- Associated Press - Monday, April 4, 2011

HOUSTON (AP) - When Jim Calhoun was 28 and just gaining a foothold in coaching, he figured he already had all the answers.

“Now I’m 68,” Calhoun said Sunday, with a shot at his third national championship looming some 24 hours away, “and I have a lot of questions.”

He’s hardly alone. Uncertainty surrounded Connecticut’s basketball program this season like the dirt cloud following PigPen around in the cartoon strip “Peanuts.” A young team, bad basketball, recruiting violations, a death in Calhoun’s family _ all those things conspired to make people wonder whether one of the great coaches of his generation should call it a career.

Now that Calhoun and his team have come out on the other end, cutting a swath through both the Big East and NCAA tournaments with 10 straight wins, some wonder whether another title and a place among the best of any generation might persuade Calhoun to walk away on his terms.

When the issue first was raised, he simply laughed it off.

“You sound like one of our alumni midway through the season when we lost four out of five,” he said. “It may be a legitimate question, I don’t know. I don’t know if I look that bad today. Maybe I do. I didn’t sleep very much last night.”

Calhoun paused and those fierce Irish eyes scanned the room side to side, as though searching for a memory tucked into one of the distant corners.

“I told my wife I would retire when I was 50,” Calhoun began again. “I lied.

“But I was on a plane roughly 10 years ago with Dean Smith, and he said, ‘Don’t ever make a decision on your basketball future right after a season, no matter how great it was, and don’t ever make it after a disappointing season. Give yourself some time, space, and distance and then make a decision.’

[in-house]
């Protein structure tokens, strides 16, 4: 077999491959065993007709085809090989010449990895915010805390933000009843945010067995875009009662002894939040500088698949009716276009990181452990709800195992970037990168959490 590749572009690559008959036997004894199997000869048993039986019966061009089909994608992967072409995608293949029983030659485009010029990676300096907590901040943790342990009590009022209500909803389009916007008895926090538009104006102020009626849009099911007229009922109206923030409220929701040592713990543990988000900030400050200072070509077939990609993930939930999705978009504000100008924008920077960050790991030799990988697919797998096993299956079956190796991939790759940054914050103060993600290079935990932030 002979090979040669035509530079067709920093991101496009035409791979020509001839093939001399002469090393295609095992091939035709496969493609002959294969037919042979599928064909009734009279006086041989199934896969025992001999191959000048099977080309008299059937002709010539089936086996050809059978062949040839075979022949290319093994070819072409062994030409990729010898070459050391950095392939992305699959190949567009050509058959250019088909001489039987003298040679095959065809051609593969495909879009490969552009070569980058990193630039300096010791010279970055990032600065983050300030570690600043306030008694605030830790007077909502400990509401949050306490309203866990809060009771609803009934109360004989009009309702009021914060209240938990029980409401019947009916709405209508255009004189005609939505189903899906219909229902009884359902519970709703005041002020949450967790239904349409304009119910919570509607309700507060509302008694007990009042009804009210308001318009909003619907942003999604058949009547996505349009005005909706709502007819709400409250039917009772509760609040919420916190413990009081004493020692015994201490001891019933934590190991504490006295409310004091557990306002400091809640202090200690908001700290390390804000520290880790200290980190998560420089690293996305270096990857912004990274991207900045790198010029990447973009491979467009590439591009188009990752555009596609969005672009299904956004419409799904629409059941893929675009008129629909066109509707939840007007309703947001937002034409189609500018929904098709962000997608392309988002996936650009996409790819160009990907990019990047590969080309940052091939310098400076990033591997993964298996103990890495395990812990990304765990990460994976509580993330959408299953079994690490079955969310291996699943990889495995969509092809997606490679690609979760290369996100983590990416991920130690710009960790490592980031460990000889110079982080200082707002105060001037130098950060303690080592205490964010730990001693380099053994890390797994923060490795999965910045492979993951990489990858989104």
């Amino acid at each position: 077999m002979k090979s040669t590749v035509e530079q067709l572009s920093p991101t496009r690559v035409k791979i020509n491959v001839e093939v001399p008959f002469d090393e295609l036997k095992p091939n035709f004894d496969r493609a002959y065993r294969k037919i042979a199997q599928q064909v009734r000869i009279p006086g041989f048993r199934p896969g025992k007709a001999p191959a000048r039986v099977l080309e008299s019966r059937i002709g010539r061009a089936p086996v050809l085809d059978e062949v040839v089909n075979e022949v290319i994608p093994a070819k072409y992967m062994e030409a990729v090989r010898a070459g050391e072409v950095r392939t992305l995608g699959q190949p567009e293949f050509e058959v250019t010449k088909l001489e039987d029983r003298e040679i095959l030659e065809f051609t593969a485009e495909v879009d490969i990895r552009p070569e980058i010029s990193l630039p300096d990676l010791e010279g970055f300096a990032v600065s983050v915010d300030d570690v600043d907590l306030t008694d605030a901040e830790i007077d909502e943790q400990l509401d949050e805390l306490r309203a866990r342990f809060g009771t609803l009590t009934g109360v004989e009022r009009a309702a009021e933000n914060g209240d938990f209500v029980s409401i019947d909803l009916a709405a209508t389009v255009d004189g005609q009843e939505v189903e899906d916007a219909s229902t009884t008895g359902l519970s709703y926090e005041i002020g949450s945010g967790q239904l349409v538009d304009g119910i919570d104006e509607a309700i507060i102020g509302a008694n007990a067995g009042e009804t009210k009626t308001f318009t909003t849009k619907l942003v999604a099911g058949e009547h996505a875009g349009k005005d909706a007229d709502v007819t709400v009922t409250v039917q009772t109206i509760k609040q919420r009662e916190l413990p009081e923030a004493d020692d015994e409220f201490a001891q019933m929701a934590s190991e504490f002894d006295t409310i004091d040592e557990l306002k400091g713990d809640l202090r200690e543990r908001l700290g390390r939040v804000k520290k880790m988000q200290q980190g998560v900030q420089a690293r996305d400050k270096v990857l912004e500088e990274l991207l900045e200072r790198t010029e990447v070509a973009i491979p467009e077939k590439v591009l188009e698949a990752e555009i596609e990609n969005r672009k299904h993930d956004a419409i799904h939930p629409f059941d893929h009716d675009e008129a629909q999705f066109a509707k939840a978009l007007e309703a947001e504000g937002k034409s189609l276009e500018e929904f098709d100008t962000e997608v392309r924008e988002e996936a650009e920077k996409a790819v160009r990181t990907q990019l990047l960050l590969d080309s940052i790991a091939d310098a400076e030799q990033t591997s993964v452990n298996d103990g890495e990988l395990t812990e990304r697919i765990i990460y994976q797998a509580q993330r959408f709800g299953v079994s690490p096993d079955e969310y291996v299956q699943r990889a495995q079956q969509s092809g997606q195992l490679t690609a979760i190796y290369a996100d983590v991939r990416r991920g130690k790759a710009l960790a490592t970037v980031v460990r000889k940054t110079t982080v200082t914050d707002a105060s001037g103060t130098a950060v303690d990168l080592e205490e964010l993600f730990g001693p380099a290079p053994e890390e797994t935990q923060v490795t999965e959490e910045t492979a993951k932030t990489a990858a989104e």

“I’ve done that every spring,” he said finally, “for probably the past five, six, seven years.”

The day between a semifinal win and the title game is often when you catch a coach at his most candid. Because the biggest prize is still out there, their competitive drive hasn’t been sated, but in a sense, they’re already playing with house money. They’re funny and self-deprecating. They settle scores, tell stories about hard times and good ones, about mentors who taught them to deal with the expectations that follow the biggest wins and kids who taught them to celebrate the smallest.

Better still, the half-hour or so on a stage together is contagious. It loosens the kids’ lips as well.

“I thought he was mean, just from watching him over the years, growing up,” UConn star Kemba Walker laughed. “But when I met him, you know, it was a whole different story.”

“I definitely thought he was a nice guy,” said teammate Alex Oriakhi, smiling mischievously. “But when you play for him, your thoughts start to change.”

Emboldened by the banter and picking up on the competitive theme, freshman Shabazz Napier chimed in: “If he was young enough, he’d still be out there playing with us. Probably wouldn’t do much, though,” he added, “because people would lock him up.”

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